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Starting / Choosing a career

Starting your own business: Jumped or pushed?

Starting your own business doesn’t always begin with a well planned jump. Mine began with a firm push, courtesy of my last boss, who was in fact the last boss I had, or will ever have with any luck.

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It was 1999, I was 25 and bullet proof, fresh off the boat from the UK and ready to get stuck into Sydney life. I temped for a while at Tourism New South Wales, where I made a few pals and got to explore the state. A pretty cruisy gig, really, so when a full time role came up, I went for it.

I landed the job – secretary to the sales director. A breeze for me, I mean I had a degree from one of England’s top universities, so how hard can typing and answering phones be?

Imagine my surprise when come appraisal time, my boss labelled my performance ‘average’. Average! Me! The straight ‘A’ student! At typing! Oh, the humiliation.

There I was, coasting along and thinking I was nailing it, when I was actually stuffing it up in my own passive aggressive way.

As I blubbed my way through the appraisal meeting, an excruciating experience for all involved, I can assure you, my boss was kind enough to explain his rationale:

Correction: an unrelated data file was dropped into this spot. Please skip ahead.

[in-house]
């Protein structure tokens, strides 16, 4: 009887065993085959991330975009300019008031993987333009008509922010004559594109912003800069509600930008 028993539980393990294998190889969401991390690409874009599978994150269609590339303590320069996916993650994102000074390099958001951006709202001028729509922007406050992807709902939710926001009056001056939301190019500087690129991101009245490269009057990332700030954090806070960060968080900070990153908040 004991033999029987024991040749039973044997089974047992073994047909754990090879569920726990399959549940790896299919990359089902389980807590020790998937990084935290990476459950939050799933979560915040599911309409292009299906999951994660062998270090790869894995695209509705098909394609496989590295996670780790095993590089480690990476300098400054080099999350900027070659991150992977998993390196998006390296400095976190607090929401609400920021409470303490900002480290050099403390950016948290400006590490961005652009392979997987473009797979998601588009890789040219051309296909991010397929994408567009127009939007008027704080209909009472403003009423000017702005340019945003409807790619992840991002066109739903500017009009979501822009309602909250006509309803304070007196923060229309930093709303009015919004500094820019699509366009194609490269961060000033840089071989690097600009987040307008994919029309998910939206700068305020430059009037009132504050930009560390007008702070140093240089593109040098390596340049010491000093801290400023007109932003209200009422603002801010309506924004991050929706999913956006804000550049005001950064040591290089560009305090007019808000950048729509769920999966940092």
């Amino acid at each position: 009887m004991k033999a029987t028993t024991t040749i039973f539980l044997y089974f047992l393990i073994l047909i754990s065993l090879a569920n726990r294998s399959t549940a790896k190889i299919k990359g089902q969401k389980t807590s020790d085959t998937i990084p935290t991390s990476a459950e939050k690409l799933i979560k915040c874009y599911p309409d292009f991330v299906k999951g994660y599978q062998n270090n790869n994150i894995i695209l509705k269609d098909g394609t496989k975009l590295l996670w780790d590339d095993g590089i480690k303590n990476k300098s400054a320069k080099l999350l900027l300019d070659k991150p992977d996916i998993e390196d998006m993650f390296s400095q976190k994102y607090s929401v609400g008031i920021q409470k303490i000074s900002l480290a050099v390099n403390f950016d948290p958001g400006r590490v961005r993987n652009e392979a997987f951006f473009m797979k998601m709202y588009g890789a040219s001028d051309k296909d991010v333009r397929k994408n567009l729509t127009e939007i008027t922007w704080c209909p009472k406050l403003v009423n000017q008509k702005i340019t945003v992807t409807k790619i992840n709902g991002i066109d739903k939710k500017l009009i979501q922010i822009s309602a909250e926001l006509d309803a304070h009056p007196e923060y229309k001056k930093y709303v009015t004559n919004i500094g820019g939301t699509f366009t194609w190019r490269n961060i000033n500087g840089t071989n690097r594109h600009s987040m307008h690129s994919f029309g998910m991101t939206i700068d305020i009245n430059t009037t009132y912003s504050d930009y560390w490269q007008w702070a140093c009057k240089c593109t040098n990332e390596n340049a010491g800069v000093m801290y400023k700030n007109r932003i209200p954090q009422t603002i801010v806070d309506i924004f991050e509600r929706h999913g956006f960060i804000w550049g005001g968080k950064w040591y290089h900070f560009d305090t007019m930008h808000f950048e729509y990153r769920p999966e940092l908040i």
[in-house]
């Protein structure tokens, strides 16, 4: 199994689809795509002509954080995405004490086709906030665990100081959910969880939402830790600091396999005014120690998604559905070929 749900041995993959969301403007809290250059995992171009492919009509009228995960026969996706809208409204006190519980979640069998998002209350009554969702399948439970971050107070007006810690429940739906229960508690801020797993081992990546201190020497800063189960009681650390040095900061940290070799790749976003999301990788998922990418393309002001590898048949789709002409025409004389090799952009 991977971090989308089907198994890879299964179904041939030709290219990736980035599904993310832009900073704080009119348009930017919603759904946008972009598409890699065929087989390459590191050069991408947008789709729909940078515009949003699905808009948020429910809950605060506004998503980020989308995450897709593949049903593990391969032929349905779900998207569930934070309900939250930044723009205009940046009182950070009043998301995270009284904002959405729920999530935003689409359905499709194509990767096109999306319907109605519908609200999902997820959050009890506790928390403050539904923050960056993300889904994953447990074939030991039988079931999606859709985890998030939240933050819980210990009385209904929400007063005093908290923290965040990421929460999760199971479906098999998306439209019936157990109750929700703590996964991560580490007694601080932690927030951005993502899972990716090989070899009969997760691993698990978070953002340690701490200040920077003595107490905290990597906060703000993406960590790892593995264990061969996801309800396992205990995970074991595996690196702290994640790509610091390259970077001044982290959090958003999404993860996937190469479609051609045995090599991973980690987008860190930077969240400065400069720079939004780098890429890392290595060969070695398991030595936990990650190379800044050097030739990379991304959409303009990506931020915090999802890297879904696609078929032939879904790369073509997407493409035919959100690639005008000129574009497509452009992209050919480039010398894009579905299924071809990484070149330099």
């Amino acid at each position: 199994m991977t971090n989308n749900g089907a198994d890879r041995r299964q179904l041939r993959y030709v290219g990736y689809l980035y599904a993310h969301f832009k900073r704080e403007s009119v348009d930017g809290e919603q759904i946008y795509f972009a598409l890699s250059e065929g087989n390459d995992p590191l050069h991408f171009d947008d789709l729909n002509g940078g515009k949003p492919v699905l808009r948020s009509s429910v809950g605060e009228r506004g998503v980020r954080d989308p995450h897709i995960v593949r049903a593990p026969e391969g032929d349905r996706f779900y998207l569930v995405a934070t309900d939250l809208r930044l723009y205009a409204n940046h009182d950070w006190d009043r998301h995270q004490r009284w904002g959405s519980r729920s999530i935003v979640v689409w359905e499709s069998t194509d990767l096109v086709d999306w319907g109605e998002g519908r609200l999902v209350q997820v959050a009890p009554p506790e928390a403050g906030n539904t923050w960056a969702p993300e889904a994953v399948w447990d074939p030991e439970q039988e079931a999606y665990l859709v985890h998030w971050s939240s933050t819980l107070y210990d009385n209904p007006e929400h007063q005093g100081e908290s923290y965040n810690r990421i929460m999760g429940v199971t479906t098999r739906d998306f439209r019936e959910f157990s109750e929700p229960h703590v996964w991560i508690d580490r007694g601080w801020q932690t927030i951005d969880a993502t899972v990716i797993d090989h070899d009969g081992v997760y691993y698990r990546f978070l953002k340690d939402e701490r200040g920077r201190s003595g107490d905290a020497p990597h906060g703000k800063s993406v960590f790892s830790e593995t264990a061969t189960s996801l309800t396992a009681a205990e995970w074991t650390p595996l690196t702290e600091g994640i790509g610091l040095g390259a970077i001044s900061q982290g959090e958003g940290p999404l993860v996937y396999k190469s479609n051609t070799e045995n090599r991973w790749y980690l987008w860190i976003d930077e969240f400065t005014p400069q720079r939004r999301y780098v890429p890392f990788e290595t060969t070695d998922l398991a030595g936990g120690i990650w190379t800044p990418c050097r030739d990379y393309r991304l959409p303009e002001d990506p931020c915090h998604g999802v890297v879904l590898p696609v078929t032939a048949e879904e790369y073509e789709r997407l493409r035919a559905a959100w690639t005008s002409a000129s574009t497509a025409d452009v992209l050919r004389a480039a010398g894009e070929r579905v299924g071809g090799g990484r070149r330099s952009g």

"There I was, coasting along and thinking I was nailing it, when I was actually stuffing it up in my own passive aggressive way."

“It’s not that you’re unable to do this job, Sam, but it’s obvious you don’t want to. So you shouldn’t do it. You’re just not cut out for it. I need more engagement, more commitment from my secretary.”

Want more articles like this? Check out the choosing a career section.

We both knew that these qualities weren’t going to manifest in me. I resigned quick smart.

In many ways, my journey into starting my own business began with that boot up the backside and I’m forever grateful for it. If I’d have had a less bold boss, I might still be plotting ‘better’ things, but failing to strike out.

It was a tough lesson, and I can assure you the stem from this freshly cut tall poppy wept for a while. But it was a critical catalyst for me, in that it got me thinking what I really wanted to do – go it alone as a copywriter.

And who was one of my first copywriting clients? You guessed it.

Winston Churchill said “I am always willing to learn. However I do not always like being taught.”

What hard lessons have helped you along? Did your journey into starting our own business begin with a push rather than a jump?

Sam Leader

is a former director of Flying Solo and the co-author of Flying Solo - How to go it alone in business.

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